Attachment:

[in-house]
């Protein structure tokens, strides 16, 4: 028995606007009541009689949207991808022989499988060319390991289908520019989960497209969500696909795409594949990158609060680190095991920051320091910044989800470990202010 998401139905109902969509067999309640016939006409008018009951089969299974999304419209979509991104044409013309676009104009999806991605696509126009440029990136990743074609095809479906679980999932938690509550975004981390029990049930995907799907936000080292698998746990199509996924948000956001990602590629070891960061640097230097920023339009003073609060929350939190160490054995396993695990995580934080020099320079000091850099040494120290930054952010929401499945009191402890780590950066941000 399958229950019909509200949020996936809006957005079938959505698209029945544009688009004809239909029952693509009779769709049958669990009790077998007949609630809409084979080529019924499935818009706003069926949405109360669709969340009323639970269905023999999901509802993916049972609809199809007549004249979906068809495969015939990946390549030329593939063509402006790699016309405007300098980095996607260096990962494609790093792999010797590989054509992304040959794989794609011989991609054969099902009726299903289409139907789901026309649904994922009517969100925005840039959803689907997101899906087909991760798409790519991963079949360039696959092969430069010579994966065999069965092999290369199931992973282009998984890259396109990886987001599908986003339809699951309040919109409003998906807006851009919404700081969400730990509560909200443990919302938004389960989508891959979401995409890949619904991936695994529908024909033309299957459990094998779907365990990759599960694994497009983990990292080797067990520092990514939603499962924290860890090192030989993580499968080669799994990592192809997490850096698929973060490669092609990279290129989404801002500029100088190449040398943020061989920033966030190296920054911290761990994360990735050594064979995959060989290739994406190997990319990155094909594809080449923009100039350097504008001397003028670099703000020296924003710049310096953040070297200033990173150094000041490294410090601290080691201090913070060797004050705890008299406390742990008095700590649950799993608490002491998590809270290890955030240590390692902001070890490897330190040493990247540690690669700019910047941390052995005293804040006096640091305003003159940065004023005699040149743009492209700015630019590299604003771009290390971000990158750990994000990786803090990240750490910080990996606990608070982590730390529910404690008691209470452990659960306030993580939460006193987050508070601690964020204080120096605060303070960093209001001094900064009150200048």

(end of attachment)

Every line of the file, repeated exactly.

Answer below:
[in-house]
């Protein structure tokens, strides 16, 4: 028995606007009541009689949207991808022989499988060319390991289908520019989960497209969500696909795409594949990158609060680190095991920051320091910044989800470990202010 998401139905109902969509067999309640016939006409008018009951089969299974999304419209979509991104044409013309676009104009999806991605696509126009440029990136990743074609095809479906679980999932938690509550975004981390029990049930995907799907936000080292698998746990199509996924948000956001990602590629070891960061640097230097920023339009003073609060929350939190160490054995396993695990995580934080020099320079000091850099040494120290930054952010929401499945009191402890780590950066941000 399958229950019909509200949020996936809006957005079938959505698209029945544009688009004809239909029952693509009779769709049958669990009790077998007949609630809409084979080529019924499935818009706003069926949405109360669709969340009323639970269905023999999901509802993916049972609809199809007549004249979906068809495969015939990946390549030329593939063509402006790699016309405007300098980095996607260096990962494609790093792999010797590989054509992304040959794989794609011989991609054969099902009726299903289409139907789901026309649904994922009517969100925005840039959803689907997101899906087909991760798409790519991963079949360039696959092969430069010579994966065999069965092999290369199931992973282009998984890259396109990886987001599908986003339809699951309040919109409003998906807006851009919404700081969400730990509560909200443990919302938004389960989508891959979401995409890949619904991936695994529908024909033309299957459990094998779907365990990759599960694994497009983990990292080797067990520092990514939603499962924290860890090192030989993580499968080669799994990592192809997490850096698929973060490669092609990279290129989404801002500029100088190449040398943020061989920033966030190296920054911290761990994360990735050594064979995959060989290739994406190997990319990155094909594809080449923009100039350097504008001397003028670099703000020296924003710049310096953040070297200033990173150094000041490294410090601290080691201090913070060797004050705890008299406390742990008095700590649950799993608490002491998590809270290890955030240590390692902001070890490897330190040493990247540690690669700019910047941390052995005293804040006096640091305003003159940065004023005699040149743009492209700015630019590299604003771009290390971000990158750990994000990786803090990240750490910080990996606990608070982590730390529910404690008691209470452990659960306030993580939460006193987050508070601690964020204080120096605060303070960093209001001094900064009150200048």